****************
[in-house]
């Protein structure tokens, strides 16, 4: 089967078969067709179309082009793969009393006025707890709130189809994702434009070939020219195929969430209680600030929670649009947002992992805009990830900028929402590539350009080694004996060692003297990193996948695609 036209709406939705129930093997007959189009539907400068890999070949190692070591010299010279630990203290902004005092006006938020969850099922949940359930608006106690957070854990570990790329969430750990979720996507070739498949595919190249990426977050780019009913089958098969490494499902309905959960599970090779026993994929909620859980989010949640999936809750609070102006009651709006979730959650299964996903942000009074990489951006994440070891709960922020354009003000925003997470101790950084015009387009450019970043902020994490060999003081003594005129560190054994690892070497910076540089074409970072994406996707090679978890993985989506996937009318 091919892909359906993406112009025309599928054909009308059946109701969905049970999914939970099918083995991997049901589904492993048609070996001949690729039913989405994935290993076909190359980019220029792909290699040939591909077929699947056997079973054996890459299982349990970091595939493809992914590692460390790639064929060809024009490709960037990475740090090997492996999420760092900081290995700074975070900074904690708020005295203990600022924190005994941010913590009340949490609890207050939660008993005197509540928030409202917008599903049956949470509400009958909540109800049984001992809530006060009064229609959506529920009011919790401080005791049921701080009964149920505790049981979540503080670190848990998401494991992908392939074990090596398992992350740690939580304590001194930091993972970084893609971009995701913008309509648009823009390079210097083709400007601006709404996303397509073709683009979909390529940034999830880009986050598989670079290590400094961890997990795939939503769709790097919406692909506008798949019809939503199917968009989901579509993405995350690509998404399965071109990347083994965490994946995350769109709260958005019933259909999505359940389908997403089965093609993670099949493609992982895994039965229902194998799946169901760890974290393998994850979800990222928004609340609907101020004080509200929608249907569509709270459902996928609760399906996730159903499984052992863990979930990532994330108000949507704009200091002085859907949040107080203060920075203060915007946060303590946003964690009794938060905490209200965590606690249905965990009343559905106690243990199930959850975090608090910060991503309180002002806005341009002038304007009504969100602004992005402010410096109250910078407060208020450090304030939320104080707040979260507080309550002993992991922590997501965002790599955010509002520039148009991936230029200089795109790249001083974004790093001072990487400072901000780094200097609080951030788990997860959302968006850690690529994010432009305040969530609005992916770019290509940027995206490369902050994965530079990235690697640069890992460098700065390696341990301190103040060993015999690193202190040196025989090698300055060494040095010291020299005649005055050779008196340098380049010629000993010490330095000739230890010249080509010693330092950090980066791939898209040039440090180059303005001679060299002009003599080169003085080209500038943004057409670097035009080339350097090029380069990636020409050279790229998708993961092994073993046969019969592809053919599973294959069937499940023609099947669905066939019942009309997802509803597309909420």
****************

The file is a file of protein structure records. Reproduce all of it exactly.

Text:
[in-house]
């Protein structure tokens, strides 16, 4: 089967078969067709179309082009793969009393006025707890709130189809994702434009070939020219195929969430209680600030929670649009947002992992805009990830900028929402590539350009080694004996060692003297990193996948695609 036209709406939705129930093997007959189009539907400068890999070949190692070591010299010279630990203290902004005092006006938020969850099922949940359930608006106690957070854990570990790329969430750990979720996507070739498949595919190249990426977050780019009913089958098969490494499902309905959960599970090779026993994929909620859980989010949640999936809750609070102006009651709006979730959650299964996903942000009074990489951006994440070891709960922020354009003000925003997470101790950084015009387009450019970043902020994490060999003081003594005129560190054994690892070497910076540089074409970072994406996707090679978890993985989506996937009318 091919892909359906993406112009025309599928054909009308059946109701969905049970999914939970099918083995991997049901589904492993048609070996001949690729039913989405994935290993076909190359980019220029792909290699040939591909077929699947056997079973054996890459299982349990970091595939493809992914590692460390790639064929060809024009490709960037990475740090090997492996999420760092900081290995700074975070900074904690708020005295203990600022924190005994941010913590009340949490609890207050939660008993005197509540928030409202917008599903049956949470509400009958909540109800049984001992809530006060009064229609959506529920009011919790401080005791049921701080009964149920505790049981979540503080670190848990998401494991992908392939074990090596398992992350740690939580304590001194930091993972970084893609971009995701913008309509648009823009390079210097083709400007601006709404996303397509073709683009979909390529940034999830880009986050598989670079290590400094961890997990795939939503769709790097919406692909506008798949019809939503199917968009989901579509993405995350690509998404399965071109990347083994965490994946995350769109709260958005019933259909999505359940389908997403089965093609993670099949493609992982895994039965229902194998799946169901760890974290393998994850979800990222928004609340609907101020004080509200929608249907569509709270459902996928609760399906996730159903499984052992863990979930990532994330108000949507704009200091002085859907949040107080203060920075203060915007946060303590946003964690009794938060905490209200965590606690249905965990009343559905106690243990199930959850975090608090910060991503309180002002806005341009002038304007009504969100602004992005402010410096109250910078407060208020450090304030939320104080707040979260507080309550002993992991922590997501965002790599955010509002520039148009991936230029200089795109790249001083974004790093001072990487400072901000780094200097609080951030788990997860959302968006850690690529994010432009305040969530609005992916770019290509940027995206490369902050994965530079990235690697640069890992460098700065390696341990301190103040060993015999690193202190040196025989090698300055060494040095010291020299005649005055050779008196340098380049010629000993010490330095000739230890010249080509010693330092950090980066791939898209040039440090180059303005001679060299002009003599080169003085080209500038943004057409670097035009080339350097090029380069990636020409050279790229998708993961092994073993046969019969592809053919599973294959069937499940023609099947669905066939019942009309997802509803597309909420």